Jerusalem: A short handwritten letter by Mahatma Gandhi 80 years ago on the same day the World War II broke out, wishing the ‘afflicted (Jewish) people’ an ‘era of peace’, has been unveiled for the first time by the National Library of Israel. Mahatma Gandhi wrote the letter to Head of the Bombay Zionist Association (BZA) A E Shohet, who was trying to enlist support of Indian leaders in favour of the movement to establish a national home for the Jewish people.
Written on the occasion of Rosh Hashana (Jewish new year) on September 1, 1939, the letter also marked the beginning of the World War II when Germany invaded Poland, setting the stage for the despicable atrocities of the Holocaust. ‘The timing of the greeting reflects the extent to which Nazi persecution of Jews was of concern to global citizenry at the time. In hindsight, it also presents a chilling portent of the horrors to come,’ said Zach Rothbart, incharge of communications at National Library of Israel (NLI).
Gandhi’s greetings came to light as part of a major initiative launched by the NLI, with support from the Leir Foundation, to review and describe millions of items in its archival collections, including personal papers, photographs and documents from many of the 20th century’s most prominent cultural figures.
The letter, for the first time, has been posted online by the NLI.
‘Dear Shohet, You have my good wishes for your new year. How I wish the new year may mean an era of peace for your afflicted people. Yours sincerely, M K Gandhi,’ the letter reads. Shohet was an Indian Jew from the Baghdadi community in Bombay. He headed BZA and served as the editor of ‘The Jewish Advocate’.
A firm believer in the Zionist cause, the Indian-Jewish community leader saw the movement as the only way to unify the diverse Jewish population of Bombay, which included the long-established wealthy Baghdadi Jewish community, the Bene Israel Indian Jewish community and the local European Jewish community.
Perturbed by Gandhi’s perceived silence on the question of persecution of the German Jewry and the Indian National Congress’ neutral attitude on the matter, Shohet had been pursuing Indian leader to win him over on his side. Gandhi, who often came under criticism for his reluctance to declare his views on the Arab-Jewish question in Palestine and the persecution of German Jews, in an article ‘The Jews’ published on November 26, 1938 in the ‘Harijan’ newspaper suggested ‘satyagraha’ or non-violent resistance as his solution to both the problems.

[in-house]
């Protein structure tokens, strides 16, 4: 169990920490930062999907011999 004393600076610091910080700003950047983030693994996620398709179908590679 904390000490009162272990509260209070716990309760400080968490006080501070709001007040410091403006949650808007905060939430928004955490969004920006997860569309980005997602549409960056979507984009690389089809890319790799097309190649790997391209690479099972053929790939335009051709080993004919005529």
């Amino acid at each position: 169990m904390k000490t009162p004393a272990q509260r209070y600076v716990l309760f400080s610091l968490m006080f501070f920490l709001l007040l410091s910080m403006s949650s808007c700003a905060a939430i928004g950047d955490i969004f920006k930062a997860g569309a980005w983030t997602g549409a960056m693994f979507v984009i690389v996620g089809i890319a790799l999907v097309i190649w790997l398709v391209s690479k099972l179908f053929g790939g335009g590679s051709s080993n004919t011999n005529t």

He suggested that the Jews in Mandatory Palestine ought to ‘offer satyagraha in front of the Arabs and offer themselves to be shot or thrown into the Dead Sea without raising a little finger against them,’ Rothbart quoted him as saying in a press release. Regarding German Jewry, he implored resisting Nazism solely through non-confrontational means, the release said. ‘My sympathies are all with the Jews… If there ever could be a justifiable war, in the name of and for humanity, war against Germany to prevent the wanton persecution of a whole race would be completely justified. But I do not believe in any war…,’ Gandhi is quoted as saying.
The article in the Harijan was harshly criticised by leading intellectuals of the time including Martin Buber and Judah Magnes, who viewed Gandhi’s statements as unfavourable to Zionism and not satisfactory vis-a-vis the situation of the German Jewry. Shohet in his response to the Harijan article in ‘The Jewish Advocate’ pointed out that there was one fundamental difference between the Jews in Europe and the Harijans in India, the former had no home. He also argued that Jews had practised non-violence for two millennia, and yet their persecution persisted.
The Jewish community in India is also said to have been disturbed by the attitude of the Indian National Congress leaders. Shohet is said to have reached out to Hermann Kallenbach, a wealthy Jewish Zionist architect and carpenter who Gandhi referred to as his ‘soulmate’. A recently published book by Shimon Lev titled ‘Soulmates: The Story of Mahatma Gandhi and Hermann Kallenbach’ brings out the close association between the two friends. Kallenbach had funded the establishment of Tolstoy Farm, the South African prototype for the Gandhian ashram, where he and Gandhi lived together sharing a kitchen and seemingly endless conversations about the proper path and meaning of life.
‘Your portrait (the only one) stands on the mantelpiece in my room… even if I wanted to dismiss you from my thoughts, I could not do it,’ Gandhi once wrote to Kallenbach as per the book. In March 1939, Kallenbach arranged for Shohet to interview Gandhi, which he did over the course of four days at Gandhi’s ashram in Wardha.
According to a letter Shohet wrote to Eliahu Epstein (who later became known as Eliahu Elath and served as Israel’s first Ambassador to the United States), the ‘interview was discouraging because although Gandhi to a certain extent understood the idealism of the Jews’ wish to return to Palestine, he still saw the Palestine question from the Muslim point of view’. Kallenbach and Shohet never convinced Gandhi to become an active defender of European Jewry nor a Zionist, and he remained steadfast in his belief that non-violence and passivity could solve all problems.